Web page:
Editorial | Malta’s economic heart beat: tourism

Public cleansing is another aspect which he believes must be strengthened after years of 'taking it for granted'


The latest results showing that inbound tourism had hit three million visitors is more than simply significant and good news.  Match that with 20.2 million tourist nights - an increase over 2019 - and then we are left with a spending figure of €2.7 billion up from €2.2 billion in 2019. The figures reveal a potential that is far underestimated. And it would be even higher, if we were more competitive and more authentic.

There is a feeling that the sky is the limit and that we should continue to grow.  But even tourism minister Clayton Bartolo, speaking on Xtra on TVM this week, admitted that growth need not be linked to numbers but also to quality and spending.

In 2023 we saw that every tourist was spending €132 per day, up from 2019 which stood at €112.

In a press conference on Monday, details on the country’s best tourism year were broken down by the Malta Tourism Authority’s (MTA) Chief Officer for Strategic Development and Deputy CEO, Leslie Vella.

Vella explained that while the best performing year for tourism was 2019, which attracted some 2.77 million tourists, 2023 saw over 3 million tourists reaching the islands, reflecting an 8.3% increase when compared to 2019.

When compared to Europe as a whole, Malta’s tourism growth trumps the European recovery, which stood at 94% of its 2019 levels. In fact the only country to surpass Malta’s growth in 2023 was Albania, which is a relative newcomer to the tourism industry.

When it comes to the top tourism markets, Italy has surpassed the UK for the first time. Italian tourists amounted to 18.4% of all tourists that came to Malta, while British tourists comprised 18.1%. Vella noted that this might be due to the fact that the UK’s market has not yet recovered.   Clearly low cost airline connectivity had a lot to do with this.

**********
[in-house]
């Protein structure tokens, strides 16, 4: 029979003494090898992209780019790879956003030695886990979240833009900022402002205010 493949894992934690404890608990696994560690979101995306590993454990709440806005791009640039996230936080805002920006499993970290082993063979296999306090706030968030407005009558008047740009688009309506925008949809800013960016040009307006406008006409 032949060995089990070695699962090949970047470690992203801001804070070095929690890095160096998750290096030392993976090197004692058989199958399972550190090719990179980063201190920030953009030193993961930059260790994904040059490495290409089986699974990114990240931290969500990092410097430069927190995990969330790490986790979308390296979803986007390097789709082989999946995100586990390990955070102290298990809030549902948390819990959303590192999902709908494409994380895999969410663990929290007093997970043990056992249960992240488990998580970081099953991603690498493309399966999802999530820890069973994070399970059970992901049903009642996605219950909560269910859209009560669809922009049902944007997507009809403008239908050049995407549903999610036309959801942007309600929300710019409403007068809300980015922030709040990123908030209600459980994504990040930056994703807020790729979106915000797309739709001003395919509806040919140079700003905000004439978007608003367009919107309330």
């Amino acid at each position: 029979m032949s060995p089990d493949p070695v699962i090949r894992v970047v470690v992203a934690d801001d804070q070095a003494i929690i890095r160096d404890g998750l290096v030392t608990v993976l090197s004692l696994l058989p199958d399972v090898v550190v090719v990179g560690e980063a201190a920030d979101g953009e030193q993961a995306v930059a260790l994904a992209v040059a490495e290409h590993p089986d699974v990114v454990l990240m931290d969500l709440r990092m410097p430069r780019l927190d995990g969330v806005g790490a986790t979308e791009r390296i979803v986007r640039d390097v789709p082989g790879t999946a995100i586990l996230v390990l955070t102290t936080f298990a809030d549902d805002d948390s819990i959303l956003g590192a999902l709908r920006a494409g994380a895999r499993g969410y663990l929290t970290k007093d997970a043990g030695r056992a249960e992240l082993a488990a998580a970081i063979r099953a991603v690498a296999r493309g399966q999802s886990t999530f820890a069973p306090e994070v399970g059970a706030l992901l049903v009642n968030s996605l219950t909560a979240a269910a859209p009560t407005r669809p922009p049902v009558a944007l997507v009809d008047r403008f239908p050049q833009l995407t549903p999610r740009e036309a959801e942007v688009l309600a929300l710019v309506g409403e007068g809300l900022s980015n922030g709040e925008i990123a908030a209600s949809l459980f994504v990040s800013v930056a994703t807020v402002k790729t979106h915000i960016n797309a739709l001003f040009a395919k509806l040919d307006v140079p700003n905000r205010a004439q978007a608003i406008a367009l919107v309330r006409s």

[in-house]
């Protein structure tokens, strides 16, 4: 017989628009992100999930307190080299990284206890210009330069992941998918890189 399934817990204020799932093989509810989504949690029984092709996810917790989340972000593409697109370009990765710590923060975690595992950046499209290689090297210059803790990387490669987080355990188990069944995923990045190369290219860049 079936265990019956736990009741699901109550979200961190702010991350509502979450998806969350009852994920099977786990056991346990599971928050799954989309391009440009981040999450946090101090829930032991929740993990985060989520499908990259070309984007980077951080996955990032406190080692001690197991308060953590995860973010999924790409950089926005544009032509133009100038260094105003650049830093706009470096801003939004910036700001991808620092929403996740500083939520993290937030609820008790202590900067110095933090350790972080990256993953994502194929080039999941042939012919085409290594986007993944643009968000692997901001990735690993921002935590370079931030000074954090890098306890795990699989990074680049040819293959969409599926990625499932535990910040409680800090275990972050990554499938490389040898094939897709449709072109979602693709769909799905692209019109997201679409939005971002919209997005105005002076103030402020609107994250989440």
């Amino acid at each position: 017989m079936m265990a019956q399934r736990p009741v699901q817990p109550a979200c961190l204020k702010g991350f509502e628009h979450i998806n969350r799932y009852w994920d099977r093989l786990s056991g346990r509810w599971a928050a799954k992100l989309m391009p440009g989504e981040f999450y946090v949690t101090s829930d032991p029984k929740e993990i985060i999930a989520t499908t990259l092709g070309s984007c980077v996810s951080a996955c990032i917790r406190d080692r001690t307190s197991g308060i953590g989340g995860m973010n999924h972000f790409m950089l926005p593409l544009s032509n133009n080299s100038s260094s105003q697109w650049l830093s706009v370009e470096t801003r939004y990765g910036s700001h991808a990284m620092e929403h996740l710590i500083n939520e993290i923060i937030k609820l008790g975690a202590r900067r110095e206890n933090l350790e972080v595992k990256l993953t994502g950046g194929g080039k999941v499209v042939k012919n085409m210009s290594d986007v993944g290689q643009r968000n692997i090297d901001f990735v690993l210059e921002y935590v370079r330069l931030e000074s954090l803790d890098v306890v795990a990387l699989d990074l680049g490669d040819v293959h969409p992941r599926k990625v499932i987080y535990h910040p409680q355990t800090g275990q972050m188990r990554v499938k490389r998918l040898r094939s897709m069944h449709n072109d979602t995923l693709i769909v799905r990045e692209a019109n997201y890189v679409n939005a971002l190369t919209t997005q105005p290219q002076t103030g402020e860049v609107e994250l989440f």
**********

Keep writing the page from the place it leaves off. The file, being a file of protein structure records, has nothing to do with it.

Meanwhile, France, Germany, Poland and Spain are the remaining top markets, making up 9.6%, 7.3%, 5.6%, 3.8% respectively.

With regards to seasonality, the second and third quarter of the year are still the most popular seasons for tourism. Vella said the  summer months are no longer the sole period when the majority of Malta’s tourism takes place.

The largest share of tourists are aged between 25 and 44 years old, with these travellers make up 39% of all 2023 tourists. Second to them are those aged between 45 and 64 years old at 30%.

Vella highlighted that, in 2023, tourists spent a total of €2.7 billion in Malta. This translates to €898 spent per capita.

In his address, tourism minister Clayton Bartolo boasted that Malta managed to recover and surpass pre-pandemic levels in less than three years.

Bartolo described the diversification of Malta’s tourist markets as one of the most important achievements announced on Monday. He underlined that while the UK was once responsible for more than 80% of Malta’s tourism, the largest market now stands at less than 20% of all tourists. The minister commended the efforts aimed at widening tourists’ motivations to visit Malta.

Bartolo said that Malta will shift its focus to attracting high-quality tourists by enhancing the country's offers.

He said that government will further strengthen its tourism resources, among others by introducing a skills card for restaurant and hotel owners.

Public cleansing is another aspect which he believes must be strengthened after years of “taking it for granted.”

Bartolo noted that the future of Malta’s tourism lies in long-haul tourists, as he described air connectivity as the country's lifeline in delivering this.

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